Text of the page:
Section 31: Control
Written by David Mack
Published by Pocket Books (March 2017)
Mass paperback, 368 pages
That’s exactly what it is: Dr. Julian Bashir and his cohorts are up against a galactic Google that started as a surveillance program on Earth and has since morphed into a hot mess of an Evil A.I. that we all know Google will become one day.
It’s kind of a political thriller, kind of a cautionary tale, and to be honest, it’s a little disappointing.
David Mack is, in my book, one of the better Trek writers in the cabal at the moment, but the Section 31 stories are feeling less and less like Star Trek and more like James Bond vs. Hydra in Spaaaaace! The way Julian Bashir has evolved as a character, too, has become less and less interesting. Is it just me? Am I just getting old? I find I have less patience than I did for stories that just don’t feel like they gel.
Not to say it isn’t well-written. It is. Mack is still a very very good writer, and the craft of the book is top notch. Plus, he’s very good at getting the character voices right. Not only Bashir, but also Garak, Data, and Lal. But it’s the story that didn’t really engage me much. The idea of an over-reaching computer program that gains sentience has been done several times in Trek, and by now it’s become a tired trope. In addition to that, it was very easy for me to bounce out of the story and equate the Uraei program with the pernicious Google A.I. that reads our e-mails, watches the web sites we visit, and calls up advertisements based on our online behavior.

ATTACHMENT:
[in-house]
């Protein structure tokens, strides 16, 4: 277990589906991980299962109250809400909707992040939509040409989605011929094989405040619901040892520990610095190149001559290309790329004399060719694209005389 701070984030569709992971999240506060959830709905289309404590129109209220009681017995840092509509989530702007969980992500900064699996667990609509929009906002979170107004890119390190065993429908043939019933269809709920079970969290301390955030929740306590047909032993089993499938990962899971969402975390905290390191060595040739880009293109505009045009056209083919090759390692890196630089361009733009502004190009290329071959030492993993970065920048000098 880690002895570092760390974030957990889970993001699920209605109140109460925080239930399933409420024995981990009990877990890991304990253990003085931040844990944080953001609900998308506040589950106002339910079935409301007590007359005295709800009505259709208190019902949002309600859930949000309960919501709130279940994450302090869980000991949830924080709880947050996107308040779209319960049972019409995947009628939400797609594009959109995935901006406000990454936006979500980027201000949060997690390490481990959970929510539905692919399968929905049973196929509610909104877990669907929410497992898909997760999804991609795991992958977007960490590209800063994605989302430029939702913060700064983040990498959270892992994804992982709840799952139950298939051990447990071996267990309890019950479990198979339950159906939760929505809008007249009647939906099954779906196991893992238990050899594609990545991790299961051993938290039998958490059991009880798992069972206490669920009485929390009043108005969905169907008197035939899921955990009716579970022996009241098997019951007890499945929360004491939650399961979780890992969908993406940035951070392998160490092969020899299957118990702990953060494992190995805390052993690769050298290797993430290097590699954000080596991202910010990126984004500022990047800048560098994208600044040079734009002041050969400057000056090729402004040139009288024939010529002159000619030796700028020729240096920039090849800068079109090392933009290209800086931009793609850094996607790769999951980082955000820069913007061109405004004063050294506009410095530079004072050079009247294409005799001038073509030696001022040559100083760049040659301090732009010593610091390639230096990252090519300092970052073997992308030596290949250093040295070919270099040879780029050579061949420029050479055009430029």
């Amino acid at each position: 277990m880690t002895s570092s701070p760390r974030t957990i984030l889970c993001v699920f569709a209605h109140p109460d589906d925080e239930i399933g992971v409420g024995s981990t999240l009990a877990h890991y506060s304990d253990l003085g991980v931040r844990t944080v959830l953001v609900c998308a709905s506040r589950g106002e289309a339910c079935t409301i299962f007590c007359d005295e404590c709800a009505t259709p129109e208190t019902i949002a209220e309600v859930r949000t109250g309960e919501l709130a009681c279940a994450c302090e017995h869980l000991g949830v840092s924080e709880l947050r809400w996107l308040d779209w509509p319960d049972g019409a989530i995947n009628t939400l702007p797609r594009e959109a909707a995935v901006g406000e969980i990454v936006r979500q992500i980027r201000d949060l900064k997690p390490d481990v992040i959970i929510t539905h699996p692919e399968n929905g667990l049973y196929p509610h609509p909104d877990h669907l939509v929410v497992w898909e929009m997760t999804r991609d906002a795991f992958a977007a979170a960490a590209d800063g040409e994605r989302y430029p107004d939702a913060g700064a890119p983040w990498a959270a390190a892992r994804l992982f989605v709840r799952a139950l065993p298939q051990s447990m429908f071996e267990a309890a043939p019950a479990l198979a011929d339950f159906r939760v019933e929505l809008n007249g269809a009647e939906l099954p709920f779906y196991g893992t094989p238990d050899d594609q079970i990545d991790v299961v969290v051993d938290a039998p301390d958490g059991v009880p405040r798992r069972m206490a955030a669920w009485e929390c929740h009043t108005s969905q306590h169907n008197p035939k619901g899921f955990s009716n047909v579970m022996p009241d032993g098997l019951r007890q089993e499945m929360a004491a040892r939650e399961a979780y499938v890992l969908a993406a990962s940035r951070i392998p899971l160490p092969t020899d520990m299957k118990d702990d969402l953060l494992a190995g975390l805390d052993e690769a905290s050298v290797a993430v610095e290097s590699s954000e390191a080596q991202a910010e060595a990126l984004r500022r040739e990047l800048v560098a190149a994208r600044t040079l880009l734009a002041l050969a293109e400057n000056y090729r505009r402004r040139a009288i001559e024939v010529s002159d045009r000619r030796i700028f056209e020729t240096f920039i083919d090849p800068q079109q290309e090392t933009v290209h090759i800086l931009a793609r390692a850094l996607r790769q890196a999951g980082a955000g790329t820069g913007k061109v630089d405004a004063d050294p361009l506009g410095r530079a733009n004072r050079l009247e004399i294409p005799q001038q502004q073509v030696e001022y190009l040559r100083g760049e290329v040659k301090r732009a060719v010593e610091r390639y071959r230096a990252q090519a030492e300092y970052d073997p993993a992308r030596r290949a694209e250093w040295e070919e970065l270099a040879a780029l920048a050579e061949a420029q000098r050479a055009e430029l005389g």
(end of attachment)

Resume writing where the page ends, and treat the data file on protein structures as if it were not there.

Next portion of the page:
Besides Star Trek — with Vejur and the Borg and Nomad — there’s also The Terminator‘s Skynet, Minority Report‘s PreCrime division, Battlestar Galactica‘s Cylons, Ultron, Mycroft, HAL9000, Hex, all giving us massive pieces of technology that infiltrate our lives and spy on us “for our own good”. We even just got a version of it with AIDA becoming human and losing her marbles over on Agents of S.H.I.E.L.D. Is it a sign of the times? Are we collectively trying to warn ourselves against the Coming of the Google?
It never ends well.
There are plenty of moral dilemmas here. Bashir is so fixated on taking down Section 31 that he doesn’t really think through the possible consequences of his actions. And it would seem his days as a doctor are past, as he doesn’t really act like one in this story. Plus, there’s the question of what happens if/when Uraei is disabled. Or can it be removed from the galactic network? Is it so ingrained in the Federation’s computer systems that there’s no beating it? And who’s in charge, Uraei or Section 31? What happens if you cut off the head of the secret Evil Organziation? Do they fall apart? Go to ground? Regroup around a new leader? Come back stronger?
Bottom line: read it for the enjoyment of reading David Mack’s work, not for the wholly original concept of a vast network of artificial intelligence digging into every part of our lives.